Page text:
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The Trillion-Gallon Loophole: Shockingly Lax Rules for Drillers that Inject Pollutants Into the Earth

Despite huge dangers, injection wells have proliferated because they are the fastest, cheapest way to take care of industrial waste.

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As much as 70 percent of the waste destined for Class 2 facilities would be considered toxic if it were not for the loopholes in the law, according to Wilma Subra, a chemist and activist who sits on the board of  STRONGER, a partnership of oil and gas industry representatives and state regulators aimed at bolstering state standards.

Recently, Stark Concerned Citizens, an anti-drilling group, asked Ohio regulators why radioactive materials such as radium weren’t identified or disclosed when injected into Class 2 wells.

“The law allows it,” Tom Tomastik, a geologist with Ohio’s Department of Natural Resources and a national expert on injection well regulation, replied in a Sept. 17 email. “It does not matter what is in it. As long as it comes from the oil and gas field it can be injected.”

Well Operators Game Safety Tests

When Carl Weller showed up, shovel in hand, at a Kentucky farm field dotted with injection wells in June 2007, he was acting on a tip.  Weller, a contracted EPA injection inspector, was an expert in testing for what regulators call “mechanical integrity,” using air pressure to check if wells have leaks or cracks. 

Such tests are among the only ways to know whether cement and steel well structures are intact, preventing brine and other chemicals from reaching drinking water.

Using his shovel, Weller dug around the top of a well, unearthing the steel tubing near the surface. A few inches down, he came across an apparatus he had never seen before: A section of high-pressure tubing ran out of the well bore and connected to a three-foot-long section of steel pipe, sealed at both ends. The apparatus appeared designed to divert air pumped into the well into the pipe instead, making the well test as if it were airtight.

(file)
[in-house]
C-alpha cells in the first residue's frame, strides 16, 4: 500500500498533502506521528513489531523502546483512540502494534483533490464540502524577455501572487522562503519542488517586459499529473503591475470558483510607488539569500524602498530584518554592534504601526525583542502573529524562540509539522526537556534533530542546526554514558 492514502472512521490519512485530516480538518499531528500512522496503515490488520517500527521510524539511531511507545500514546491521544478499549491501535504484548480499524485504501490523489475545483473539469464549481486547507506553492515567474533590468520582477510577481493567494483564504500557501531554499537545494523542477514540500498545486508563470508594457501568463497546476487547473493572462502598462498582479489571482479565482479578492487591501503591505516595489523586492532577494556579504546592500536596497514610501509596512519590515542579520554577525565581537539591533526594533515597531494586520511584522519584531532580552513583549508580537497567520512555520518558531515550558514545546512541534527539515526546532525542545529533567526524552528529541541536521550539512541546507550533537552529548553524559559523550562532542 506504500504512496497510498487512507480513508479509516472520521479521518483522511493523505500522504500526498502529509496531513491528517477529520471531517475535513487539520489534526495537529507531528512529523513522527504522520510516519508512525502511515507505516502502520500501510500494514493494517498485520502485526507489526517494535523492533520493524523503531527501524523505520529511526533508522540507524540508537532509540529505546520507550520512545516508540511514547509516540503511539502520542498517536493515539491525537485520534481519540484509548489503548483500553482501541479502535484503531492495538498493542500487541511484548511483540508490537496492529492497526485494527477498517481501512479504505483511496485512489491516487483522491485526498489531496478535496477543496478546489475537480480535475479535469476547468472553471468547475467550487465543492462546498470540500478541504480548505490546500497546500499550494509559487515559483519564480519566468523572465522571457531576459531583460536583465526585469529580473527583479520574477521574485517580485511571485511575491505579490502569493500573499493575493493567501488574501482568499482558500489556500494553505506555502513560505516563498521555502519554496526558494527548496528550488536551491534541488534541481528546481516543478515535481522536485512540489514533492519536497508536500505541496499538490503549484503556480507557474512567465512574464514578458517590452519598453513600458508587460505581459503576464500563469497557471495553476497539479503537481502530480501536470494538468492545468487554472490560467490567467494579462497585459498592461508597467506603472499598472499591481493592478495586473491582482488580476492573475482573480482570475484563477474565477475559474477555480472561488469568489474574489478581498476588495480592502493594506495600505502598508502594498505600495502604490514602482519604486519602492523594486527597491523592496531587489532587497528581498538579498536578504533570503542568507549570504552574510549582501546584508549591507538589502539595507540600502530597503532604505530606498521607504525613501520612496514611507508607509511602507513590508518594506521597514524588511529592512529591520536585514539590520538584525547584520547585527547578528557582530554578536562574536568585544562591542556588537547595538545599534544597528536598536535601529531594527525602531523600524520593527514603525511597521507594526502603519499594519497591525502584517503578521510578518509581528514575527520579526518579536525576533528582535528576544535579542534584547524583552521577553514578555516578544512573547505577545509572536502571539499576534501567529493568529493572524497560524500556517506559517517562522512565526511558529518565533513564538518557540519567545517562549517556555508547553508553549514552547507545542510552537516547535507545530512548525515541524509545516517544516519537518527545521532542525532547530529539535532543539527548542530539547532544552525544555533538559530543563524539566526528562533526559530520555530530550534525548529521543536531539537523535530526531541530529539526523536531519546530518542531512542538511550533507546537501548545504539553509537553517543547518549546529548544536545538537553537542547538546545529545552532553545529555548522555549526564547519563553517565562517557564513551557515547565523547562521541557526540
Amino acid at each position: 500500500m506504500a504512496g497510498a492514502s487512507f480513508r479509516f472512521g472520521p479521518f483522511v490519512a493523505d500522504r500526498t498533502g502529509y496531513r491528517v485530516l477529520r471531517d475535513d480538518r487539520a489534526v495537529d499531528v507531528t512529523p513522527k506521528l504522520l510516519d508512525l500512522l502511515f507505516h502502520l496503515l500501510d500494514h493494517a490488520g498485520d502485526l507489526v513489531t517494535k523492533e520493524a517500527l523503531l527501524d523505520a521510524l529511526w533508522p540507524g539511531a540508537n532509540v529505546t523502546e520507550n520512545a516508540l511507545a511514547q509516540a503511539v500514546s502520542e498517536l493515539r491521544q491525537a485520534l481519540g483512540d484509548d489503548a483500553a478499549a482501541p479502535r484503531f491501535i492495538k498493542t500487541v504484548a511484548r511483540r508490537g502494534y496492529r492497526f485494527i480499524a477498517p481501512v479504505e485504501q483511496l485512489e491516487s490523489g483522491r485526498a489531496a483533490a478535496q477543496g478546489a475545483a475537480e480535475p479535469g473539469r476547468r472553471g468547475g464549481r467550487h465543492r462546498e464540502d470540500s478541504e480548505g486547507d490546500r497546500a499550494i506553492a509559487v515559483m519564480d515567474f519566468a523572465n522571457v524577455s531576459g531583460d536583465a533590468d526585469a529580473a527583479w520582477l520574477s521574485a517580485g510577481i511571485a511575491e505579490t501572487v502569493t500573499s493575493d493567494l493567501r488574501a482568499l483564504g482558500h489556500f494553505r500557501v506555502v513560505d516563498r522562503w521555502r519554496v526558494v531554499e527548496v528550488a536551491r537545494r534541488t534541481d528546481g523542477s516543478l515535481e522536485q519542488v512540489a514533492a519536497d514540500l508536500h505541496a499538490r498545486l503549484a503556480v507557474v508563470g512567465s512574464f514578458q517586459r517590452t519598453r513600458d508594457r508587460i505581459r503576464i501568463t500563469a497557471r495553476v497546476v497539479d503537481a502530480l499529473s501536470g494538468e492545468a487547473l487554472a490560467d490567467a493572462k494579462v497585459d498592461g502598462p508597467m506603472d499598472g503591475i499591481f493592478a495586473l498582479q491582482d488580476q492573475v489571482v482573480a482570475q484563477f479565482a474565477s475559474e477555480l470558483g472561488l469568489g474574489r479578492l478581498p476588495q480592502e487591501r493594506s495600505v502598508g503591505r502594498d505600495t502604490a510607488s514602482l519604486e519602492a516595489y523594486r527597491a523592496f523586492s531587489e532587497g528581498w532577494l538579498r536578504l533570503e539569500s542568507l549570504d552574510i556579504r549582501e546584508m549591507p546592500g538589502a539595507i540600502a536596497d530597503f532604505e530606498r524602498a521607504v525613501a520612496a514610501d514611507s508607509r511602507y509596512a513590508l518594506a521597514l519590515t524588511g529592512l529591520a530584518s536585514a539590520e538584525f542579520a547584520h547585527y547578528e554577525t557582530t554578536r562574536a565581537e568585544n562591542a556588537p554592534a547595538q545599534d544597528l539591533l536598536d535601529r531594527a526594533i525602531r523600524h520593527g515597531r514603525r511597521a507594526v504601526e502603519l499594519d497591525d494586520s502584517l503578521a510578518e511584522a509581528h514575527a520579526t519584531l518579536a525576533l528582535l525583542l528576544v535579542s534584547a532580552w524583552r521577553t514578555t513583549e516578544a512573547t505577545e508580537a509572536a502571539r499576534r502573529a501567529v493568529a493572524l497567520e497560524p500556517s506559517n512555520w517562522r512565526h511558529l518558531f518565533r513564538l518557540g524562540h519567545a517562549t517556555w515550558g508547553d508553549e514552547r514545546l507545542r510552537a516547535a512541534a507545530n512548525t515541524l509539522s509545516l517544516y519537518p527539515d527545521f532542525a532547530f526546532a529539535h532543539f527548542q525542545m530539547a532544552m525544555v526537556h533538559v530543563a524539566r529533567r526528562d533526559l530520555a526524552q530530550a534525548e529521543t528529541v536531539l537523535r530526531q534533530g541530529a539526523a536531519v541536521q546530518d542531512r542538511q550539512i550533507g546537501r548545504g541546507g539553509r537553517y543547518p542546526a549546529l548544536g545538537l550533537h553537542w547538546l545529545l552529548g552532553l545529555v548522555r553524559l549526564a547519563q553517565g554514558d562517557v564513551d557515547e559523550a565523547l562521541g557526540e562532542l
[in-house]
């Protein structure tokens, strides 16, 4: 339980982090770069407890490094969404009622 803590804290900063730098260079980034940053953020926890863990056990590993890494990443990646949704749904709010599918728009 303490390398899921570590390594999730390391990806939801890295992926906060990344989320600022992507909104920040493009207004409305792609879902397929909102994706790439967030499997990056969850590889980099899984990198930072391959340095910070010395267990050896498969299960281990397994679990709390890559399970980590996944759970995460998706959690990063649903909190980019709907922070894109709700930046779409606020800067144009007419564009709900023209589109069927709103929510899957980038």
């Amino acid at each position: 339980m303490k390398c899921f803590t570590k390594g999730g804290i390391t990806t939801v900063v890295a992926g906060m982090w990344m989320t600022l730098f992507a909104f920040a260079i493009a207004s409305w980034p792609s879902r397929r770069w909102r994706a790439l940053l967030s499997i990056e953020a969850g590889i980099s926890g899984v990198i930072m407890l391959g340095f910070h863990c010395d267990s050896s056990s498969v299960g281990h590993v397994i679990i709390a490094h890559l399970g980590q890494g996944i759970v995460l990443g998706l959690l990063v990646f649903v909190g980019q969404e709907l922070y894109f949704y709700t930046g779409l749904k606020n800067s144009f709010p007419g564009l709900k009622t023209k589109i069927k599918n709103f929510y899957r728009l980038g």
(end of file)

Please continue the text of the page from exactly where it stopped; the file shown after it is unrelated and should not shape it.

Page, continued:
“The only reason that I know of that that device would be installed would be to perform a false mechanical integrity test, more than likely because the well itself would not pass,” Weller testified in 2009 as part of a case against the well’s operator. The EPA did not make Weller available to comment for this article.

When EPA inspectors kept digging, they found the buried devices on 10 more wells.

The case stunned regulators. Weller had been inspecting the site’s injection wells, which were used to enhance the recovery of oil, for the better part of a decade, certifying them as safe.  After the EPA’s discoveries, workers at the company that operated the wells, Roseclare Oil,  accused its manager, Daniel Lewis, of having conspired to cheat the tests for much of that time.  

In 2009, Lewis  was convicted of a felony charge for gaming the safety tests on Roseclare’s wells and was sentenced to 3 years probation and a $5,000 fine. He maintains his innocence, saying the wells were rigged by his father, who ran the company’s local operations until his death, but said such practices were typical in Kentucky’s oil and gas industry. “I’d say it’s pretty common,” said Lewis, whose probation was commuted in 2011.  “But it’s not something people go around talking about either.”

From Lewis’ perspective, injection well operators sometimes have little choice but to try to fool inspectors. Many wells are decades old and were drilled before the current regulations were written. Some are decrepit, their cement aging and cracked. They also can’t be easily – or cheaply – repaired.

Lewis, who is now a part-owner of Roseclare and continues to run its operations, said that before wells were due for EPA inspections he would pretest them himself. If one failed, he’d enter problem-solving mode, prepping the site for the EPA’s arrival. Two of his employees testified that he ordered them to fabricate and install the diverters.

 
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